Budget 2006


Personal Income Tax

Tax Credits

National Insurance Contributions





Capital Gains Tax

Stamp Duty Land Tax

Inheritance Tax

Corporation Tax

Business Tax

Value Added Tax

Other Measures

Tax Tables

National Insurance



Pension contributions (Table B)

The whole system of tax advantages for pension savings changes fundamentally on 6 April 2006, but this was announced in advance and only a few details were adjusted in the Budget.

In outline, the most important changes are:

  • personal pensions and employee pensions are brought within the same rules, instead of having radically different limits applying;

  • individuals can enjoy tax relief on up to £3,600 (gross) or 100% of current year earnings up to £215,000;

  • employers can contribute up to £215,000 for an employee in a year (less any contributions made by the individual), and will obtain a deduction for the expense if "wholly and exclusively for the trade";

  • maximum tax advantaged fund at the time benefits are taken is £1.5m (above which a clawback income tax charge will apply).

The limit of 100% of current year earnings is significantly different from the previous personal pensions rule of a percentage (between 17.5% and 40%) of an "earnings cap" (£105,600 for 2005/06), where the individual could take account of the highest level of earnings in the current or previous five years. The rules allowing "carry back" of pension contributions are also finally abolished.

In the Pre-Budget Report in December 2005, Gordon Brown closed down a number of suggested ways of exploiting the new regime, including most investment in residential property and the "recycling" of tax-free lump sums into new pension policies. One further suggested benefit has been closed down: it had been suggested that pension funds could be passed on free of inheritance tax (IHT) to dependants by taking an "alternatively secured pension" at age 75. The rules will be clarified to provide that:

  • in most circumstances where an investor dies before the age of 75, the pension fund can be passed free of IHT if benefits have not been drawn but have also not been deferred specifically because of a short life expectancy;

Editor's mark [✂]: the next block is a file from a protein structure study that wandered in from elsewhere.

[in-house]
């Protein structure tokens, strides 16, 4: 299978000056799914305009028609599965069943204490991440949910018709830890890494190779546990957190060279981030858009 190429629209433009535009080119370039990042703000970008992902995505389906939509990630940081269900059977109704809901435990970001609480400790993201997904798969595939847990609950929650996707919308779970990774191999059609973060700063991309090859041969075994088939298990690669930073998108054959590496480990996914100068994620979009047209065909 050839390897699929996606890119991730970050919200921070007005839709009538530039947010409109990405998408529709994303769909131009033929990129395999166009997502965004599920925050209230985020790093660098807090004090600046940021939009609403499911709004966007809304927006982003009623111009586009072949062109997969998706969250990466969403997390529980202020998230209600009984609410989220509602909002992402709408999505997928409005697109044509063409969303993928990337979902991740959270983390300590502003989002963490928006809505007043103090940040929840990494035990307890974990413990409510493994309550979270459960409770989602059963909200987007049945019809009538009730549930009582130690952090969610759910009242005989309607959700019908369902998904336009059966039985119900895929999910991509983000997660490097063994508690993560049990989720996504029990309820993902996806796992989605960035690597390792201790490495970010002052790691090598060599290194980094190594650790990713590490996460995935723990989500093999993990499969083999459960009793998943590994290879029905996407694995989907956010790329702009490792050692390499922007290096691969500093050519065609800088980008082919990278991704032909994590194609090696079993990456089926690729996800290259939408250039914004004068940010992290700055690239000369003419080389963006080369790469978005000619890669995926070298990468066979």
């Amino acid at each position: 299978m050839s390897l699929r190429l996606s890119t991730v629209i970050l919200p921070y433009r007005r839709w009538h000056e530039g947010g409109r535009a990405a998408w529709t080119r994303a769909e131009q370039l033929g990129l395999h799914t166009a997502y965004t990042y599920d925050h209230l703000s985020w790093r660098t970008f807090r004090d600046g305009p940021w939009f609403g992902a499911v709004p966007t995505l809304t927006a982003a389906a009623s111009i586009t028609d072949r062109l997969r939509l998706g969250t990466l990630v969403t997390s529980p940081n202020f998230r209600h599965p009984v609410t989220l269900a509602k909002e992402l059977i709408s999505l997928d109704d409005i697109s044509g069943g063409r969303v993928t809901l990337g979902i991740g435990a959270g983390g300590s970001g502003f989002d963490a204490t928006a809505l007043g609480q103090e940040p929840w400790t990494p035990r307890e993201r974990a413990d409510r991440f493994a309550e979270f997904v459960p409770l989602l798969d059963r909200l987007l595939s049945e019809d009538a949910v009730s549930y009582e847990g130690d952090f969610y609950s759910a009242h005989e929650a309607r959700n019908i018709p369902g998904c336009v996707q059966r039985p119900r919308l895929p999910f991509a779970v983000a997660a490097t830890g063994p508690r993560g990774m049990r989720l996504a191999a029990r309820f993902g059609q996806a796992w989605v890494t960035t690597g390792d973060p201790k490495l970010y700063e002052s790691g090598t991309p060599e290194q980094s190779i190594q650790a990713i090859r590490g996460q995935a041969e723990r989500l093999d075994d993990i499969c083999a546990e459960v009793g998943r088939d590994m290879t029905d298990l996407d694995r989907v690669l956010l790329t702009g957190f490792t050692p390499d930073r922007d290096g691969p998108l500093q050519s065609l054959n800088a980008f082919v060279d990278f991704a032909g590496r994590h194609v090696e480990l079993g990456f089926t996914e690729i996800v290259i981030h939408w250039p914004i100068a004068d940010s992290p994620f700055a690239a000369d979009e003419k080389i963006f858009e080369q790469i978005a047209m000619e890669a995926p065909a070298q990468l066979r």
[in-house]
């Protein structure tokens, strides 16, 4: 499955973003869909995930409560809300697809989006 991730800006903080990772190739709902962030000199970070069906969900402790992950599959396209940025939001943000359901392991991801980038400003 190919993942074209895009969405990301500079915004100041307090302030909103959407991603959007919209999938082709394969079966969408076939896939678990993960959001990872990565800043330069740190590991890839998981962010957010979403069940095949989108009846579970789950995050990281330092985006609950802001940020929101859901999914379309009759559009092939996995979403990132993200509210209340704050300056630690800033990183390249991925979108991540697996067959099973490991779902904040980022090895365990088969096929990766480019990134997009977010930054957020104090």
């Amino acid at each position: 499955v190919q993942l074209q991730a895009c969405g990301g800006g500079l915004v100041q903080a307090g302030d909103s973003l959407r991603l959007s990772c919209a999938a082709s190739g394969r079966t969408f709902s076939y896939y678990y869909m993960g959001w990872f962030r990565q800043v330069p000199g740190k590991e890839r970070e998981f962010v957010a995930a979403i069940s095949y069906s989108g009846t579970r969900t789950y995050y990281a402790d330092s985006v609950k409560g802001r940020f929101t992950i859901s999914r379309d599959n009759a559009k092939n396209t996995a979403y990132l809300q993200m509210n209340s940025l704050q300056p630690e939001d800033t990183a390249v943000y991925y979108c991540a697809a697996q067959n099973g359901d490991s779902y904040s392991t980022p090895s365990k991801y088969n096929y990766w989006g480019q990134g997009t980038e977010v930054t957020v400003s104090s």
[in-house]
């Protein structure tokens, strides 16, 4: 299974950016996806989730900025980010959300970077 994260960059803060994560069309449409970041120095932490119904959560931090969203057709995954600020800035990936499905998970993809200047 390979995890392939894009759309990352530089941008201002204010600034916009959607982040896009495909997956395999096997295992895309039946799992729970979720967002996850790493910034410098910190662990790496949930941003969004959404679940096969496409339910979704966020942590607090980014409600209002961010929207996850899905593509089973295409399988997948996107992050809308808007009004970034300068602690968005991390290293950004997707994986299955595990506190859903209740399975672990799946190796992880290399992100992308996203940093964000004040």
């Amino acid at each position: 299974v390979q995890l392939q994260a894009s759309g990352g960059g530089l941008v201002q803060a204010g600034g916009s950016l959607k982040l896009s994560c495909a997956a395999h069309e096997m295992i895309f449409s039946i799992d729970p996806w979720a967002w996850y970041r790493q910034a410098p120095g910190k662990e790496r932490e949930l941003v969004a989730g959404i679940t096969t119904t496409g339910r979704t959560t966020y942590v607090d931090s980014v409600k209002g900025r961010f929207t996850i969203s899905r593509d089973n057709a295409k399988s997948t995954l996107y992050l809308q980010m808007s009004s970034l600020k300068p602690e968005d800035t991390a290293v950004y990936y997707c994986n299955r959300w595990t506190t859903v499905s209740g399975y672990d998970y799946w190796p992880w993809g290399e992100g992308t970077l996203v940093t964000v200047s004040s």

• over the age of 75, a "left-over" pension fund will be charged to IHT unless it is passed to a spouse, civil partner or "financially dependent" person.

Where the fund provides an income for a spouse, civil partner or dependant for a limited period, the IHT charge will be deferred until the end of that period but will then become due.

Tax Tip
Consider your last chance to use the old rules.

Venture Capital Trusts (VCTs) and Enterprise Investment Scheme (EIS)

For new subscriptions to VCTs from 6 April 2006, the rate of income tax relief falls from 40% to 30%. This relief will become permanent once the shares have been held for 5 years (up from 3 years).

For new subscriptions to EIS companies from 6 April 2006, the annual investment limit rises to £400,000. The rate of tax relief remains 20%.

There are also changes to the types of company that qualify for investment through VCTs and EIS, the most significant being a reduction in the maximum size from gross assets of £15m before the issue and £16m afterwards, to £7m before the issue and £8m afterwards.

Child Trust Fund

The Government pays a voucher for £250 into CTF accounts (£500 in poorer families) for each child born from 1 September 2002 onwards. Parents and others can add up to £1,200 a year in total into these accounts, which will be able to grow tax-free like an ISA. The child will only be able to touch the money at age 18.

The Chancellor announced that the Government will make further payments of £250 and £500 into CTF accounts when the child is 7.

Real Estate Investment Trusts (REITs)

The introduction of REITs in the UK is confirmed from 1 January 2007. A REIT will be a collective investment scheme which invests in property and meets certain conditions (including being a quoted company). It will enjoy exemption from corporation tax on income and gains from its property holdings, but distributions from these sources to shareholders will be taxed as property income. This means that the investors will only suffer one charge to tax (as if they owned the properties directly), rather than suffering two charges on the same money (once in the company and once on distribution). This new investment vehicle is supposed to increase liquidity and investment opportunities in the property market.


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